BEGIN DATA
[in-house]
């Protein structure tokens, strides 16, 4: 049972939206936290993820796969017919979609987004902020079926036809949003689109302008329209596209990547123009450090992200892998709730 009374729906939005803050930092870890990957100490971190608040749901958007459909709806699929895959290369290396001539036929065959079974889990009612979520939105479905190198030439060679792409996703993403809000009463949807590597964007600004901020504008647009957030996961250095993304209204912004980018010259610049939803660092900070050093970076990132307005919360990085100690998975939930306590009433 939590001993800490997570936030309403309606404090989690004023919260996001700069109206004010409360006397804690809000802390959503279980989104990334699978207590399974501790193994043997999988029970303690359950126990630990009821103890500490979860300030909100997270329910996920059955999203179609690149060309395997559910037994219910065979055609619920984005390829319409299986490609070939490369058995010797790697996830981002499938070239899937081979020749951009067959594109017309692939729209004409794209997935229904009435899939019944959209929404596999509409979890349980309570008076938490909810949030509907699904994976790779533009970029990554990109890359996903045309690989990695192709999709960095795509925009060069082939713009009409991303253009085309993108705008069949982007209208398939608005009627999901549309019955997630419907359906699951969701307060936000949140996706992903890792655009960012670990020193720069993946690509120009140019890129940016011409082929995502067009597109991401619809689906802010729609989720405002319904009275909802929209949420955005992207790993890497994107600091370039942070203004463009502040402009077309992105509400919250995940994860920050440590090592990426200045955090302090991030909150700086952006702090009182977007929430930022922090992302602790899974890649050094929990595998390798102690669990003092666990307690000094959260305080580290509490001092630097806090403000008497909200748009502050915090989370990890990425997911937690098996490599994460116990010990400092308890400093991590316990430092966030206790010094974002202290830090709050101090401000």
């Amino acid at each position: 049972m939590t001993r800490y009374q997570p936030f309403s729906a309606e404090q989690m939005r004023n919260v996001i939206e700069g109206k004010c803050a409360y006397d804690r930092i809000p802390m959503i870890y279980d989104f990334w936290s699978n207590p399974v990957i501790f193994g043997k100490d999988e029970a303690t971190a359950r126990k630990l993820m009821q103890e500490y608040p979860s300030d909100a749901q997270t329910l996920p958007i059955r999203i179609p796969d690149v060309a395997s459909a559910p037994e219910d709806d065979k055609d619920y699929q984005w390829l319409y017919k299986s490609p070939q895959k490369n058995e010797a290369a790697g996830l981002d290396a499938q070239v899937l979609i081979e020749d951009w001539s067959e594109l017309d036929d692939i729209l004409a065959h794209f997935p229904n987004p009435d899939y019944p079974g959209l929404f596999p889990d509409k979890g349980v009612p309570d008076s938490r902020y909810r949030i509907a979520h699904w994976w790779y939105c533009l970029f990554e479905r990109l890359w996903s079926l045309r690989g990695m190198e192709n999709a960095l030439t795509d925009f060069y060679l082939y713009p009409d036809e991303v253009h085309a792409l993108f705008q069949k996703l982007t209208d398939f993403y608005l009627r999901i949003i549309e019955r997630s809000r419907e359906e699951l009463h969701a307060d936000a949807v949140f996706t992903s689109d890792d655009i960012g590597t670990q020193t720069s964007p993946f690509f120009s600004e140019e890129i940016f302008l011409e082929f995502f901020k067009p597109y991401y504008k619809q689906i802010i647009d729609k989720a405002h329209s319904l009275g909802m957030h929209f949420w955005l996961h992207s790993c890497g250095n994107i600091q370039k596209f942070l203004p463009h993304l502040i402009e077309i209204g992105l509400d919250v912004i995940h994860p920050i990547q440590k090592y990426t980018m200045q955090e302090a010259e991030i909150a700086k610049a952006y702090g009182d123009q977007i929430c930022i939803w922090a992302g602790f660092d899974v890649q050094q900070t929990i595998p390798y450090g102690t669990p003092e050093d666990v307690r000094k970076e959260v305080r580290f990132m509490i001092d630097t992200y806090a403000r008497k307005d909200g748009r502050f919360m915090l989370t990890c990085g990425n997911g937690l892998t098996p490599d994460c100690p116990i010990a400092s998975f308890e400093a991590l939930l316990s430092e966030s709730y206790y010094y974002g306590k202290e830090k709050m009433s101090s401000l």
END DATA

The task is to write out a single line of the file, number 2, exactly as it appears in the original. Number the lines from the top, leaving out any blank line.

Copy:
């Protein structure tokens, strides 16, 4: 049972939206936290993820796969017919979609987004902020079926036809949003689109302008329209596209990547123009450090992200892998709730 009374729906939005803050930092870890990957100490971190608040749901958007459909709806699929895959290369290396001539036929065959079974889990009612979520939105479905190198030439060679792409996703993403809000009463949807590597964007600004901020504008647009957030996961250095993304209204912004980018010259610049939803660092900070050093970076990132307005919360990085100690998975939930306590009433 939590001993800490997570936030309403309606404090989690004023919260996001700069109206004010409360006397804690809000802390959503279980989104990334699978207590399974501790193994043997999988029970303690359950126990630990009821103890500490979860300030909100997270329910996920059955999203179609690149060309395997559910037994219910065979055609619920984005390829319409299986490609070939490369058995010797790697996830981002499938070239899937081979020749951009067959594109017309692939729209004409794209997935229904009435899939019944959209929404596999509409979890349980309570008076938490909810949030509907699904994976790779533009970029990554990109890359996903045309690989990695192709999709960095795509925009060069082939713009009409991303253009085309993108705008069949982007209208398939608005009627999901549309019955997630419907359906699951969701307060936000949140996706992903890792655009960012670990020193720069993946690509120009140019890129940016011409082929995502067009597109991401619809689906802010729609989720405002319904009275909802929209949420955005992207790993890497994107600091370039942070203004463009502040402009077309992105509400919250995940994860920050440590090592990426200045955090302090991030909150700086952006702090009182977007929430930022922090992302602790899974890649050094929990595998390798102690669990003092666990307690000094959260305080580290509490001092630097806090403000008497909200748009502050915090989370990890990425997911937690098996490599994460116990010990400092308890400093991590316990430092966030206790010094974002202290830090709050101090401000």